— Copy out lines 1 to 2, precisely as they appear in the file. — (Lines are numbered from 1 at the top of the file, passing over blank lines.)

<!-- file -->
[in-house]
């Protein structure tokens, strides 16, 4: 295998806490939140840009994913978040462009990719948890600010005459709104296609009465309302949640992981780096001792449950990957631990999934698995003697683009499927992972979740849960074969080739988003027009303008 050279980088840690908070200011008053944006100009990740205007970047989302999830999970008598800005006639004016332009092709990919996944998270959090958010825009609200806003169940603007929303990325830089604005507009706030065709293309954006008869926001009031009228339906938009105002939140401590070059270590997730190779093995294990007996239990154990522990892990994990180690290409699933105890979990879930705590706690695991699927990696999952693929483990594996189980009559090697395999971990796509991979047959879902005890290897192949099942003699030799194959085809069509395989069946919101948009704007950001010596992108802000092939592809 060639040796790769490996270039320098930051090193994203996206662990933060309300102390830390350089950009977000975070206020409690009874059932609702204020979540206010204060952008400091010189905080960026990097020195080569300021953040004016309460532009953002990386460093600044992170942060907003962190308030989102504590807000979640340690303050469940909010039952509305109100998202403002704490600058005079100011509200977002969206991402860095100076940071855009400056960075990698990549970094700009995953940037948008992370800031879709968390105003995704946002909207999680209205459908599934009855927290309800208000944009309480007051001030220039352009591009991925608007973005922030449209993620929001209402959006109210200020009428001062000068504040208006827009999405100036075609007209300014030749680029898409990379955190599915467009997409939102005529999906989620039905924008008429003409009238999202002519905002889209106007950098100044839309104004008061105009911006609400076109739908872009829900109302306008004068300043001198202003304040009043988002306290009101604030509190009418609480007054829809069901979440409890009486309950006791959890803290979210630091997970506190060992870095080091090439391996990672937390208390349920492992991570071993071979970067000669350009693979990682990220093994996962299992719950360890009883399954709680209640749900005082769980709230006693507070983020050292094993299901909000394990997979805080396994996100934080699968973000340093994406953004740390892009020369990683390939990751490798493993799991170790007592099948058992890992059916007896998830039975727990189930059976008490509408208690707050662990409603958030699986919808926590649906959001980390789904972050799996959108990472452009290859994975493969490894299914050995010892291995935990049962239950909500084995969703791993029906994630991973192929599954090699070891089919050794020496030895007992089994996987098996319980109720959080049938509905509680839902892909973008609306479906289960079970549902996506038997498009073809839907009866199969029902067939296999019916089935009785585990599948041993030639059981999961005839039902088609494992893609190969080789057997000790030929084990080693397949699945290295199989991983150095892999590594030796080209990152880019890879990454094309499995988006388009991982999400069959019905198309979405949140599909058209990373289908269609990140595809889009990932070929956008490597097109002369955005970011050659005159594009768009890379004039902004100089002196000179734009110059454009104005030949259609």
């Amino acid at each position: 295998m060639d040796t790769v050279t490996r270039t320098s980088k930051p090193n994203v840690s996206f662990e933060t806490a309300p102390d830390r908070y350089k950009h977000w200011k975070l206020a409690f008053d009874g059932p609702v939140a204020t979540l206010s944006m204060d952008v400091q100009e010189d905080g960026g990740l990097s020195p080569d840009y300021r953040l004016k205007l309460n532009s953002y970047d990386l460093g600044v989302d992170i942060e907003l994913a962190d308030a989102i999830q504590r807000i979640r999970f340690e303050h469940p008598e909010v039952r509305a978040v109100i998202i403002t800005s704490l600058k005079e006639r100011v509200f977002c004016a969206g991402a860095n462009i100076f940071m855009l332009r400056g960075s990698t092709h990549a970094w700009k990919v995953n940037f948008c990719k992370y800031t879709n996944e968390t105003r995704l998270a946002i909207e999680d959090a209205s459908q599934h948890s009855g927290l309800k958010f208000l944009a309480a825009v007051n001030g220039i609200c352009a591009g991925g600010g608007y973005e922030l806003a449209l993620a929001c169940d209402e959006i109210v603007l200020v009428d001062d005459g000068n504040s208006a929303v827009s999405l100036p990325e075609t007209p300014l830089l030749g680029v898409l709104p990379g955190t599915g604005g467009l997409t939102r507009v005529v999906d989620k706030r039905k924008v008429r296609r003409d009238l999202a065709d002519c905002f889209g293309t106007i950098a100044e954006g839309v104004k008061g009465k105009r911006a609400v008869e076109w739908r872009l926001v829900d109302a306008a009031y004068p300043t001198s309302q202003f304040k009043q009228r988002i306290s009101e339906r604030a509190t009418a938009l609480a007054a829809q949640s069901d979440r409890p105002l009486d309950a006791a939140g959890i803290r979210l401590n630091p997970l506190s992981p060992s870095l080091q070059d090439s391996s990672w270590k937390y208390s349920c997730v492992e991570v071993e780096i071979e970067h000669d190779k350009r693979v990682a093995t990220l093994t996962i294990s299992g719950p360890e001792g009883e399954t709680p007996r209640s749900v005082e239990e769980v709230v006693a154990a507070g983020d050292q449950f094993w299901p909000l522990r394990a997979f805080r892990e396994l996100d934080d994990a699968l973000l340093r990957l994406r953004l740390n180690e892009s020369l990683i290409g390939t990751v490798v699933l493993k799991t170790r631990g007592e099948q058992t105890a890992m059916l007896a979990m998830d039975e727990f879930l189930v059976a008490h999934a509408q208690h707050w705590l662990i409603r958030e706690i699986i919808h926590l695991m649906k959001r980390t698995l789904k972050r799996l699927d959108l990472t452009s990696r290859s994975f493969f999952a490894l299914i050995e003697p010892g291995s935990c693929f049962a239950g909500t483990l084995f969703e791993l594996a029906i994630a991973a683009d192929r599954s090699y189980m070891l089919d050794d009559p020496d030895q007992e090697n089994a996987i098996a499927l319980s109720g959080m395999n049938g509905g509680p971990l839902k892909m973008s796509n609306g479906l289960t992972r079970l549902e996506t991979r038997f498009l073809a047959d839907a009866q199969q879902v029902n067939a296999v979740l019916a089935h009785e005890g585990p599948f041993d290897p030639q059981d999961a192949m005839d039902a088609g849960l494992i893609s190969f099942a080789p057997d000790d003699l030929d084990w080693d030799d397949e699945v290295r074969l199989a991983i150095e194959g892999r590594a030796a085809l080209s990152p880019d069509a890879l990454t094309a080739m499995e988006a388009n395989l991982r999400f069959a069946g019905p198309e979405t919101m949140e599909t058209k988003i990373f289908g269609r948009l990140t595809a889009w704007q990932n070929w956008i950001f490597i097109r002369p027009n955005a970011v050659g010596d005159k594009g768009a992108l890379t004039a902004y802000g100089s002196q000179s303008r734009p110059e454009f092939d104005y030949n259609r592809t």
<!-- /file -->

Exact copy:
[in-house]
């Protein structure tokens, strides 16, 4: 295998806490939140840009994913978040462009990719948890600010005459709104296609009465309302949640992981780096001792449950990957631990999934698995003697683009499927992972979740849960074969080739988003027009303008 050279980088840690908070200011008053944006100009990740205007970047989302999830999970008598800005006639004016332009092709990919996944998270959090958010825009609200806003169940603007929303990325830089604005507009706030065709293309954006008869926001009031009228339906938009105002939140401590070059270590997730190779093995294990007996239990154990522990892990994990180690290409699933105890979990879930705590706690695991699927990696999952693929483990594996189980009559090697395999971990796509991979047959879902005890290897192949099942003699030799194959085809069509395989069946919101948009704007950001010596992108802000092939592809 060639040796790769490996270039320098930051090193994203996206662990933060309300102390830390350089950009977000975070206020409690009874059932609702204020979540206010204060952008400091010189905080960026990097020195080569300021953040004016309460532009953002990386460093600044992170942060907003962190308030989102504590807000979640340690303050469940909010039952509305109100998202403002704490600058005079100011509200977002969206991402860095100076940071855009400056960075990698990549970094700009995953940037948008992370800031879709968390105003995704946002909207999680209205459908599934009855927290309800208000944009309480007051001030220039352009591009991925608007973005922030449209993620929001209402959006109210200020009428001062000068504040208006827009999405100036075609007209300014030749680029898409990379955190599915467009997409939102005529999906989620039905924008008429003409009238999202002519905002889209106007950098100044839309104004008061105009911006609400076109739908872009829900109302306008004068300043001198202003304040009043988002306290009101604030509190009418609480007054829809069901979440409890009486309950006791959890803290979210630091997970506190060992870095080091090439391996990672937390208390349920492992991570071993071979970067000669350009693979990682990220093994996962299992719950360890009883399954709680209640749900005082769980709230006693507070983020050292094993299901909000394990997979805080396994996100934080699968973000340093994406953004740390892009020369990683390939990751490798493993799991170790007592099948058992890992059916007896998830039975727990189930059976008490509408208690707050662990409603958030699986919808926590649906959001980390789904972050799996959108990472452009290859994975493969490894299914050995010892291995935990049962239950909500084995969703791993029906994630991973192929599954090699070891089919050794020496030895007992089994996987098996319980109720959080049938509905509680839902892909973008609306479906289960079970549902996506038997498009073809839907009866199969029902067939296999019916089935009785585990599948041993030639059981999961005839039902088609494992893609190969080789057997000790030929084990080693397949699945290295199989991983150095892999590594030796080209990152880019890879990454094309499995988006388009991982999400069959019905198309979405949140599909058209990373289908269609990140595809889009990932070929956008490597097109002369955005970011050659005159594009768009890379004039902004100089002196000179734009110059454009104005030949259609």